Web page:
My decision to write on this topic came up through my thinking while reading the news and hearing of current events that seemed to give the impression that humility was a weakness. It actually is the exact opposite.
Another false misconception is that people confuse having a humbling experience with being humiliated. It is not the same thing. Humble is something that we are. Humiliation is something we feel. Sports give perfect examples of the difference between these two words. Many times it is the luck of the draw that decides the winning goal or point. How the winning team responds to the losing team can be interesting to watch. Sometimes both teams made mistakes and could have made a humiliating error. Yet if they pick themselves up and get back in the race, so to speak, then they have shown exactly how humble they are.
Humility matters because it has the power to change many aspects of our lives. The more humble that we are, the more likely that help finds a way to us. Life, after all, is a team sport. Having a team is never enough if the team does not have feelings towards one another's strengths and accepting weaknesses without humiliation. Life is all about people and relationships. Ask yourself if you would rather spend time with an egomaniac or someone who puts your needs first? The answer seems easy enough, yet what I read, see and hear in the news is giving me a reason to question this theory. Our society as a whole could do with more humility.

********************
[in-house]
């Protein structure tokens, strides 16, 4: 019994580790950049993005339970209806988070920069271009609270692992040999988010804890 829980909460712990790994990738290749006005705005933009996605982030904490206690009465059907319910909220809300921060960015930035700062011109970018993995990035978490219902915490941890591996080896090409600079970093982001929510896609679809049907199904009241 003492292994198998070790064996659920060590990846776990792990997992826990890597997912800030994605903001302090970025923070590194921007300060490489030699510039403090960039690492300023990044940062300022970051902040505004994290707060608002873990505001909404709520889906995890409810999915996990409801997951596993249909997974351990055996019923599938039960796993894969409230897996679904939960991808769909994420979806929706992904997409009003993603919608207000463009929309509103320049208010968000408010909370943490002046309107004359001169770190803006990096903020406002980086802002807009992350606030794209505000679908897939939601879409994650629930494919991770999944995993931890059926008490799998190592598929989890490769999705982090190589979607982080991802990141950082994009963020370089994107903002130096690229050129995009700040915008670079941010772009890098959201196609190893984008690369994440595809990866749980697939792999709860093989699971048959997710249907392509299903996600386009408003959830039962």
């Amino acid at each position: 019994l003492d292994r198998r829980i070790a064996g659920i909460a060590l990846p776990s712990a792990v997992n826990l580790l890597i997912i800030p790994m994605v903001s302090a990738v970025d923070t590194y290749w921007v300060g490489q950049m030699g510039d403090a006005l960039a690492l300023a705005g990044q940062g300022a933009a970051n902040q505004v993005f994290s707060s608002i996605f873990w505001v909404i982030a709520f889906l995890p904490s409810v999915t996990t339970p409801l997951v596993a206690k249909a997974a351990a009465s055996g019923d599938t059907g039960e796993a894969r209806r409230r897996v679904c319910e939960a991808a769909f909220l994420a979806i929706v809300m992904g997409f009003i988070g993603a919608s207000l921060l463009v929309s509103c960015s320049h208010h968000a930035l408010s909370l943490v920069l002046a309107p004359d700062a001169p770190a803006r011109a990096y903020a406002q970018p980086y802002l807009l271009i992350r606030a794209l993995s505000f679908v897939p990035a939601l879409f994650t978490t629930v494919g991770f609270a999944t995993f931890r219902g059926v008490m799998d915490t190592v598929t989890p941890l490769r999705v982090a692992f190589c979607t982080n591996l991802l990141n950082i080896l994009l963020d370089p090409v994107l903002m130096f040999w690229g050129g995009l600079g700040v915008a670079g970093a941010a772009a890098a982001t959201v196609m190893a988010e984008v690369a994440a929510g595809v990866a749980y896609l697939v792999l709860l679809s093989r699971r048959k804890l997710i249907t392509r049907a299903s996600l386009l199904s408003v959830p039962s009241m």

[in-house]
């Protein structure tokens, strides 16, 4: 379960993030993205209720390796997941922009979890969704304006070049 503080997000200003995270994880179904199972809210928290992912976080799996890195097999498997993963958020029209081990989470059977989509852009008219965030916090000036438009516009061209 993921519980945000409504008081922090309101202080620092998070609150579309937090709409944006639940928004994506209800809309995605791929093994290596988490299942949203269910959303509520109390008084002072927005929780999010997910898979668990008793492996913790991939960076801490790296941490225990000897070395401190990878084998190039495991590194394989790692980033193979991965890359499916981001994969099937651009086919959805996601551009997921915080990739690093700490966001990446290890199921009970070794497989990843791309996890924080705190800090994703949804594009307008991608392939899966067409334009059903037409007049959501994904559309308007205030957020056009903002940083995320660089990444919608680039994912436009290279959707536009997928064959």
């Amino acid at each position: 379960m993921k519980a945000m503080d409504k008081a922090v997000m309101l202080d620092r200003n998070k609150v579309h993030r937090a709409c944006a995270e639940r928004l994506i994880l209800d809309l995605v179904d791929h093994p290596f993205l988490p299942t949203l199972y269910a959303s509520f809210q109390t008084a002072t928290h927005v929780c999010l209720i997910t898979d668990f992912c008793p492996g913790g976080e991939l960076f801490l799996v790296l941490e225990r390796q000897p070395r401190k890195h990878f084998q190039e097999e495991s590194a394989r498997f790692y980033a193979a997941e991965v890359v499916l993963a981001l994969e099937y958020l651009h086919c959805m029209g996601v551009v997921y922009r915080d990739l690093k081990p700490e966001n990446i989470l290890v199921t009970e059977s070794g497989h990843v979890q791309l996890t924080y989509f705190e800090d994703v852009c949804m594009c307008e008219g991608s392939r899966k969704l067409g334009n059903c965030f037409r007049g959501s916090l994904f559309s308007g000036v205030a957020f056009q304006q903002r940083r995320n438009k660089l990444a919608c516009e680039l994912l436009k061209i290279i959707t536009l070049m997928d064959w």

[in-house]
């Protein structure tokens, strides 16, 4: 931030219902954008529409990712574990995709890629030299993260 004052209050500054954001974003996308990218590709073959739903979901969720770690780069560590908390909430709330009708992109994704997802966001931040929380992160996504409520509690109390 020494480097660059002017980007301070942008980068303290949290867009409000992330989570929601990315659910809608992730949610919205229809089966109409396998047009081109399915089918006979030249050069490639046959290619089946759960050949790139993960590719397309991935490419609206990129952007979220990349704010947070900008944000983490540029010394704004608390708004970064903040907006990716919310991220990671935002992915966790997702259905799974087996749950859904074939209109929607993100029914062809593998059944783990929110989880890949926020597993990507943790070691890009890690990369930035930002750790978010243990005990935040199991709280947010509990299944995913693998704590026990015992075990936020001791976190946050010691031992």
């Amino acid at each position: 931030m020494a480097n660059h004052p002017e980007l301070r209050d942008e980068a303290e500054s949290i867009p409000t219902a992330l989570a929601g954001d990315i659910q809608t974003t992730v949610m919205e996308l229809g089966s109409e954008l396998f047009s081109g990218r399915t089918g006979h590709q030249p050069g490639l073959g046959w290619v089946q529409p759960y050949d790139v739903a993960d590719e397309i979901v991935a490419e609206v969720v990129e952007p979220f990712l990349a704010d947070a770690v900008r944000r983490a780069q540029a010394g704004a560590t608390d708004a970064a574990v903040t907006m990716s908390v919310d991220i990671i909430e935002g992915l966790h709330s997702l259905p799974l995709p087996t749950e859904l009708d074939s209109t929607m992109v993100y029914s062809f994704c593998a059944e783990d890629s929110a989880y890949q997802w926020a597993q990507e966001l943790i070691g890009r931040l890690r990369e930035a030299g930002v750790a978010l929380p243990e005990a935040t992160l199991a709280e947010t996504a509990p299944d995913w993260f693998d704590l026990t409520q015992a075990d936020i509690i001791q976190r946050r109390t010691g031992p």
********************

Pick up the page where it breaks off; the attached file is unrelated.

A wonderful example of a leader with humility is Gandhi. Great things can be accomplished and society benefits from this kind of governance. When one gains control of their ego they become less likely to act aggressively, or to manipulate others or to express dishonesty.
It starts with embracing our humanness. Learn from our mistakes. Practice mindfulness and self-compassion. Know what our own strengths are and accept what we need to work on and ask for help to learn more. Definitely we must let go of judging ourselves and painting a distorted view.
Practicing gratitude can make us less self-focused and more focused on those around us which is the ultimate definition of a humble person. The journey toward cultivating humility is not just for the average person. It is something that we all should be aware of and practice daily. Steven Tyler wrote about it:
Without mentioning any specific leaders, because there are plenty, my wish would be that they would all practice humility. Some of our greatest leaders have worked toward this goal. One example is Nelson Mandela.